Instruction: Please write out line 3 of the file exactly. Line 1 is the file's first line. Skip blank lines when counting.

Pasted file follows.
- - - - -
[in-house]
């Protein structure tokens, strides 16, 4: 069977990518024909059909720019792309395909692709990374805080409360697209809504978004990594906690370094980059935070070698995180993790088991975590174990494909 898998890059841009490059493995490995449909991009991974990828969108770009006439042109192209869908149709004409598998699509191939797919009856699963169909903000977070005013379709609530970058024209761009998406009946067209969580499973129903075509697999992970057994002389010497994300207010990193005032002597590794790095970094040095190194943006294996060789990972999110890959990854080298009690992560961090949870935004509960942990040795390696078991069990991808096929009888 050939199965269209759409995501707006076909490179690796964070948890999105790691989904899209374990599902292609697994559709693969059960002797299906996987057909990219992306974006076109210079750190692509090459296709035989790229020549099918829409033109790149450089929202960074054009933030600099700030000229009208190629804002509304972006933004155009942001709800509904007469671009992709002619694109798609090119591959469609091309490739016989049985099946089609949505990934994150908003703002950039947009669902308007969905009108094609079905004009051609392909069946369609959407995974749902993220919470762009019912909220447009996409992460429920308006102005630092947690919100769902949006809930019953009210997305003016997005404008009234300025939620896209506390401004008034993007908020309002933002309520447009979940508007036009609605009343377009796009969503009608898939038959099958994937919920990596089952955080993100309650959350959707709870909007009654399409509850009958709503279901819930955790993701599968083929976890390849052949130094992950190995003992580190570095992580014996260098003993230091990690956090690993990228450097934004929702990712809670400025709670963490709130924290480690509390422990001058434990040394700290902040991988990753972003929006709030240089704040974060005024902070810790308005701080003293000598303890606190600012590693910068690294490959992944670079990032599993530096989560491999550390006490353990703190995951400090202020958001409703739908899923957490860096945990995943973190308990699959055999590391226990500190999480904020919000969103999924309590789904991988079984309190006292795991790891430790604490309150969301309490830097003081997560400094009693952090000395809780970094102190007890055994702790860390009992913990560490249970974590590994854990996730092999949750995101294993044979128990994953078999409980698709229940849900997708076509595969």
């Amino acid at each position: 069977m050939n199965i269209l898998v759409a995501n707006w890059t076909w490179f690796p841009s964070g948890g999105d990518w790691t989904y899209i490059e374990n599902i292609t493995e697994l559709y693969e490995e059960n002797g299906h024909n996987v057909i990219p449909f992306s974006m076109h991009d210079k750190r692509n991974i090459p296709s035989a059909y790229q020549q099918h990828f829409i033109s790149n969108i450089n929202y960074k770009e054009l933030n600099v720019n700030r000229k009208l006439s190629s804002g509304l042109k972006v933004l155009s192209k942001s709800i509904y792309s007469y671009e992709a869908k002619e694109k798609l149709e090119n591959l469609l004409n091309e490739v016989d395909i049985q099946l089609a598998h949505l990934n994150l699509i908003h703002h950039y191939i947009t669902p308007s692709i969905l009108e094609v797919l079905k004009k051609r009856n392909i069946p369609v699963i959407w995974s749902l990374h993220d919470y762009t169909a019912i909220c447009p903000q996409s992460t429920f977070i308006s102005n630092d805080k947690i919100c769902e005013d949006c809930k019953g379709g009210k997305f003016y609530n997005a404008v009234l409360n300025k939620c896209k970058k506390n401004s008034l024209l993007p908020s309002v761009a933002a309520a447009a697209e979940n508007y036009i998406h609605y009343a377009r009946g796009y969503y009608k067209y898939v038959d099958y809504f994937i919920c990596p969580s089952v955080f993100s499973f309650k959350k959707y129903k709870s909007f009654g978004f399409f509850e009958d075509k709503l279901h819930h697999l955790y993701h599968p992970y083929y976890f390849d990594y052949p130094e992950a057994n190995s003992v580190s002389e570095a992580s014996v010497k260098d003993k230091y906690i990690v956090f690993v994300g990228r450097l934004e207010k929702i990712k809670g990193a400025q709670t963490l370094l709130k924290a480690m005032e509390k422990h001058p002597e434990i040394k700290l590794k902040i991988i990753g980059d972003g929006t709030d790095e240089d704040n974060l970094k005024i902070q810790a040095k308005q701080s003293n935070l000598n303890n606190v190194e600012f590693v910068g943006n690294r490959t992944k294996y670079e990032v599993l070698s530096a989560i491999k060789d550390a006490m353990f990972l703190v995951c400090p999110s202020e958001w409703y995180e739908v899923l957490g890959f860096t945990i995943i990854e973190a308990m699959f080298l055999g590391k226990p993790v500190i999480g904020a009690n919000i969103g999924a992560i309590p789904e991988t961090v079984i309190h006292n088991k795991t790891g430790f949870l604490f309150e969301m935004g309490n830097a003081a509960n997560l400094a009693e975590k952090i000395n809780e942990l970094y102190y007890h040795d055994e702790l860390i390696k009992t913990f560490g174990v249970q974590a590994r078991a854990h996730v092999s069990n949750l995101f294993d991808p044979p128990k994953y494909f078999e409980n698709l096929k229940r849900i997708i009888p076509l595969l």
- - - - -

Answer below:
């Amino acid at each position: 069977m050939n199965i269209l898998v759409a995501n707006w890059t076909w490179f690796p841009s964070g948890g999105d990518w790691t989904y899209i490059e374990n599902i292609t493995e697994l559709y693969e490995e059960n002797g299906h024909n996987v057909i990219p449909f992306s974006m076109h991009d210079k750190r692509n991974i090459p296709s035989a059909y790229q020549q099918h990828f829409i033109s790149n969108i450089n929202y960074k770009e054009l933030n600099v720019n700030r000229k009208l006439s190629s804002g509304l042109k972006v933004l155009s192209k942001s709800i509904y792309s007469y671009e992709a869908k002619e694109k798609l149709e090119n591959l469609l004409n091309e490739v016989d395909i049985q099946l089609a598998h949505l990934n994150l699509i908003h703002h950039y191939i947009t669902p308007s692709i969905l009108e094609v797919l079905k004009k051609r009856n392909i069946p369609v699963i959407w995974s749902l990374h993220d919470y762009t169909a019912i909220c447009p903000q996409s992460t429920f977070i308006s102005n630092d805080k947690i919100c769902e005013d949006c809930k019953g379709g009210k997305f003016y609530n997005a404008v009234l409360n300025k939620c896209k970058k506390n401004s008034l024209l993007p908020s309002v761009a933002a309520a447009a697209e979940n508007y036009i998406h609605y009343a377009r009946g796009y969503y009608k067209y898939v038959d099958y809504f994937i919920c990596p969580s089952v955080f993100s499973f309650k959350k959707y129903k709870s909007f009654g978004f399409f509850e009958d075509k709503l279901h819930h697999l955790y993701h599968p992970y083929y976890f390849d990594y052949p130094e992950a057994n190995s003992v580190s002389e570095a992580s014996v010497k260098d003993k230091y906690i990690v956090f690993v994300g990228r450097l934004e207010k929702i990712k809670g990193a400025q709670t963490l370094l709130k924290a480690m005032e509390k422990h001058p002597e434990i040394k700290l590794k902040i991988i990753g980059d972003g929006t709030d790095e240089d704040n974060l970094k005024i902070q810790a040095k308005q701080s003293n935070l000598n303890n606190v190194e600012f590693v910068g943006n690294r490959t992944k294996y670079e990032v599993l070698s530096a989560i491999k060789d550390a006490m353990f990972l703190v995951c400090p999110s202020e958001w409703y995180e739908v899923l957490g890959f860096t945990i995943i990854e973190a308990m699959f080298l055999g590391k226990p993790v500190i999480g904020a009690n919000i969103g999924a992560i309590p789904e991988t961090v079984i309190h006292n088991k795991t790891g430790f949870l604490f309150e969301m935004g309490n830097a003081a509960n997560l400094a009693e975590k952090i000395n809780e942990l970094y102190y007890h040795d055994e702790l860390i390696k009992t913990f560490g174990v249970q974590a590994r078991a854990h996730v092999s069990n949750l995101f294993d991808p044979p128990k994953y494909f078999e409980n698709l096929k229940r849900i997708i009888p076509l595969l």